It’s rarely a good sign when you start hearing voices. It’s even worse when you have a kingdom to run.
And Elsa really wants to be a good queen to the tiny city-state of Arendelle. Who could blame her? It’s her duty, plus she went to all the trouble of saving the kingdom in the last movie. How can she let it all go to waste?
But there is a persistent singing voice that seems to be calling her to a mysterious, magical forest—a land that her father told her and Anna about long ago.
That territory, Northuldra, isn’t exactly a vacation spot in Arendelle lore. Long ago, Elsa and Anna were told that their grandfather went up to make peace with the people there (even giving them a shiny new dam). But he was betrayed. What followed might’ve been the shortest war in Arendelle history: A fearsome battle broke out, but then the forest’s nature spirits got involved—sending many an Arendellian scurrying and sealing the whole place away behind an impenetrable wall of magical mist.
Could the voice be calling Elsa into that mist? And if so, for what purpose?
Elsa needs to find out quickly. Because even though the mist is still firmly in place, the forest’s magical spirits have begun causing havoc beyond that foggy perimeter. Arendelle is under attack not by the Northuldrians, but by these elemental forces themselves, magical manifestations of earth, air, fire and water. Soon, the city’s citizens are forced to flee to the countryside.
Elsa is determined to save her kingdom, but she’s also determined to find the source of this mysterious voice. Could it be trying to help her better understand the source of her own magical powers? Is it related to the elemental attacks on her kingdom? She doesn’t know for sure, but she tells Anna, “I believe whatever is calling me is good.”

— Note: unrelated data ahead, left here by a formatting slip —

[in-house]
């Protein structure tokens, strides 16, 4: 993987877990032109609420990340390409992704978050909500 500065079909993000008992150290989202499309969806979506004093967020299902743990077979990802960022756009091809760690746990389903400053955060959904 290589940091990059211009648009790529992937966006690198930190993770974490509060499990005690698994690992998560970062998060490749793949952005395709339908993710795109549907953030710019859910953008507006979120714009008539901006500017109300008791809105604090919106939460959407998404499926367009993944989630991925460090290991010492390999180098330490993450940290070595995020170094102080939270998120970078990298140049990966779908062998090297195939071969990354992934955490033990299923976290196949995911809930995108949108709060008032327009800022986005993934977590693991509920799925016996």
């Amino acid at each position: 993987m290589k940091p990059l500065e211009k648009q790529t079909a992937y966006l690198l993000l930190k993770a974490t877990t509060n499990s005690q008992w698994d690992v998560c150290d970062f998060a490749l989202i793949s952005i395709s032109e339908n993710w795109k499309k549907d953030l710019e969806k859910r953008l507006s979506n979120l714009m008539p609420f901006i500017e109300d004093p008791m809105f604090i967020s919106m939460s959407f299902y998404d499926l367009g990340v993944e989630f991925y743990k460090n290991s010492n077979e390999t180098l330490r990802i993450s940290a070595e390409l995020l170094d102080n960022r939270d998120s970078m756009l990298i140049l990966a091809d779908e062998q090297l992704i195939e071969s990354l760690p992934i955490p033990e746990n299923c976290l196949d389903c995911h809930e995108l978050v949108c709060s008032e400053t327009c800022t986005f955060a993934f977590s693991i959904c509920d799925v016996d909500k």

Anna’s not so sure, and she’s determined to protect her big sister at any cost. She’s going with Elsa to the fearsome north, and Anna’s beau Kristoff and his hulking reindeer, Sven, volunteer as well. And Olaf, the talking snowman? He promises to bring snacks.
Yes, Elsa’s ready for another adventure: to investigate the voice and further explore the nature of her own fearsome powers. But this time, she knows there are people in her life that she can’t let go.
What’s stronger than Elsa’s fearsome freezing powers? Why, the love of two sisters, of course. Both Elsa and Anna are deeply committed to each other’s well-being, and the sacrifices that Anna is willing to make for her sister are at times, profound.
But on some level, Frozen 2 is about (ahem) letting go—about the separate paths that we sometimes must travel to pursue what we’re meant to do. Elsa knows that Anna can’t follow her all the way to where she needs to go, despite her sister’s loyal determination not to be separated from her again.
But it’s not easy. And at one pivotal point, Anna falls into despair. But she perseveres and does what she can do to help both Elsa and Arendelle itself. She realises that her next step, though it seems as if it might destroy everything, is still the right choice for her to make.